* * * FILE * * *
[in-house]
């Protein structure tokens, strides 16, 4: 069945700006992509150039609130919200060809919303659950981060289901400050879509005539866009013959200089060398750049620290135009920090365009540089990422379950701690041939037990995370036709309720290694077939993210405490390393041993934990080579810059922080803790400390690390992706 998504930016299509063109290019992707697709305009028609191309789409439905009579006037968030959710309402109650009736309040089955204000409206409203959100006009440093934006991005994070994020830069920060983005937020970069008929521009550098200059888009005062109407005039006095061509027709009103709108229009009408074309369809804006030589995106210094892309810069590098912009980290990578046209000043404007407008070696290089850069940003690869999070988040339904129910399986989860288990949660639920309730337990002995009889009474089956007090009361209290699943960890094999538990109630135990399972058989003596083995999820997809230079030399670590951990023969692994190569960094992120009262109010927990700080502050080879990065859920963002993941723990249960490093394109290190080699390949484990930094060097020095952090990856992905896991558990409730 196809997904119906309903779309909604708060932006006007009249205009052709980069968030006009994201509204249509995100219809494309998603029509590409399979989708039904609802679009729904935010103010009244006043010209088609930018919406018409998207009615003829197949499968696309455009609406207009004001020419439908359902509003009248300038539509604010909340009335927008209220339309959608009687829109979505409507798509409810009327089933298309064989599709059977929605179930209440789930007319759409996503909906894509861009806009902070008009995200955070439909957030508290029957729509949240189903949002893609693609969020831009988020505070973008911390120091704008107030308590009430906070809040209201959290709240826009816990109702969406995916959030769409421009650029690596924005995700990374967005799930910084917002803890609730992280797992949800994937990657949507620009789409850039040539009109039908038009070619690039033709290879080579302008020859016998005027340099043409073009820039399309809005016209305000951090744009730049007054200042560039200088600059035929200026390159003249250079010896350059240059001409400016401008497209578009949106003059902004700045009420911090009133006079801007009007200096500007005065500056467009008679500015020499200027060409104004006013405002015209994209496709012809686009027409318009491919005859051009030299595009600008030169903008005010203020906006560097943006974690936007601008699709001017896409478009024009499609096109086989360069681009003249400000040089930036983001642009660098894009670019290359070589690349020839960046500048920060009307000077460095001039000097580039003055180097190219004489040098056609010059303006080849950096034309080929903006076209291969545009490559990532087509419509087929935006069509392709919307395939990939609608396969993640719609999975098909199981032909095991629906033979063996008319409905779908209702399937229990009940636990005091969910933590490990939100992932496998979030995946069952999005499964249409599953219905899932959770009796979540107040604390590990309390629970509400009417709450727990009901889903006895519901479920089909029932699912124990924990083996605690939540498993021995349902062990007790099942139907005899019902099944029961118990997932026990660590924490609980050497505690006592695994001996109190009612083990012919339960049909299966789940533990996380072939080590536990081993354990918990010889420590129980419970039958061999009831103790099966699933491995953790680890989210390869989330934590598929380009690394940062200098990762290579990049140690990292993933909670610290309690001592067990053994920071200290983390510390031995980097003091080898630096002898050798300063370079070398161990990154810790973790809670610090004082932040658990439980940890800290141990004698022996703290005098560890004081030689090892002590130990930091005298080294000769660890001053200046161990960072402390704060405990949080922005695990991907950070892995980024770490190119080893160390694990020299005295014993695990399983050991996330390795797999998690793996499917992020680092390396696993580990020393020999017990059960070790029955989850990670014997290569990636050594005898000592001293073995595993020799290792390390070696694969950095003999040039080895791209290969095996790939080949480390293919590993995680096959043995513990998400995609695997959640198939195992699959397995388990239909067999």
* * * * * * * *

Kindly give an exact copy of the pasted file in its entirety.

[in-house]
């Protein structure tokens, strides 16, 4: 069945700006992509150039609130919200060809919303659950981060289901400050879509005539866009013959200089060398750049620290135009920090365009540089990422379950701690041939037990995370036709309720290694077939993210405490390393041993934990080579810059922080803790400390690390992706 998504930016299509063109290019992707697709305009028609191309789409439905009579006037968030959710309402109650009736309040089955204000409206409203959100006009440093934006991005994070994020830069920060983005937020970069008929521009550098200059888009005062109407005039006095061509027709009103709108229009009408074309369809804006030589995106210094892309810069590098912009980290990578046209000043404007407008070696290089850069940003690869999070988040339904129910399986989860288990949660639920309730337990002995009889009474089956007090009361209290699943960890094999538990109630135990399972058989003596083995999820997809230079030399670590951990023969692994190569960094992120009262109010927990700080502050080879990065859920963002993941723990249960490093394109290190080699390949484990930094060097020095952090990856992905896991558990409730 196809997904119906309903779309909604708060932006006007009249205009052709980069968030006009994201509204249509995100219809494309998603029509590409399979989708039904609802679009729904935010103010009244006043010209088609930018919406018409998207009615003829197949499968696309455009609406207009004001020419439908359902509003009248300038539509604010909340009335927008209220339309959608009687829109979505409507798509409810009327089933298309064989599709059977929605179930209440789930007319759409996503909906894509861009806009902070008009995200955070439909957030508290029957729509949240189903949002893609693609969020831009988020505070973008911390120091704008107030308590009430906070809040209201959290709240826009816990109702969406995916959030769409421009650029690596924005995700990374967005799930910084917002803890609730992280797992949800994937990657949507620009789409850039040539009109039908038009070619690039033709290879080579302008020859016998005027340099043409073009820039399309809005016209305000951090744009730049007054200042560039200088600059035929200026390159003249250079010896350059240059001409400016401008497209578009949106003059902004700045009420911090009133006079801007009007200096500007005065500056467009008679500015020499200027060409104004006013405002015209994209496709012809686009027409318009491919005859051009030299595009600008030169903008005010203020906006560097943006974690936007601008699709001017896409478009024009499609096109086989360069681009003249400000040089930036983001642009660098894009670019290359070589690349020839960046500048920060009307000077460095001039000097580039003055180097190219004489040098056609010059303006080849950096034309080929903006076209291969545009490559990532087509419509087929935006069509392709919307395939990939609608396969993640719609999975098909199981032909095991629906033979063996008319409905779908209702399937229990009940636990005091969910933590490990939100992932496998979030995946069952999005499964249409599953219905899932959770009796979540107040604390590990309390629970509400009417709450727990009901889903006895519901479920089909029932699912124990924990083996605690939540498993021995349902062990007790099942139907005899019902099944029961118990997932026990660590924490609980050497505690006592695994001996109190009612083990012919339960049909299966789940533990996380072939080590536990081993354990918990010889420590129980419970039958061999009831103790099966699933491995953790680890989210390869989330934590598929380009690394940062200098990762290579990049140690990292993933909670610290309690001592067990053994920071200290983390510390031995980097003091080898630096002898050798300063370079070398161990990154810790973790809670610090004082932040658990439980940890800290141990004698022996703290005098560890004081030689090892002590130990930091005298080294000769660890001053200046161990960072402390704060405990949080922005695990991907950070892995980024770490190119080893160390694990020299005295014993695990399983050991996330390795797999998690793996499917992020680092390396696993580990020393020999017990059960070790029955989850990670014997290569990636050594005898000592001293073995595993020799290792390390070696694969950095003999040039080895791209290969095996790939080949480390293919590993995680096959043995513990998400995609695997959640198939195992699959397995388990239909067999």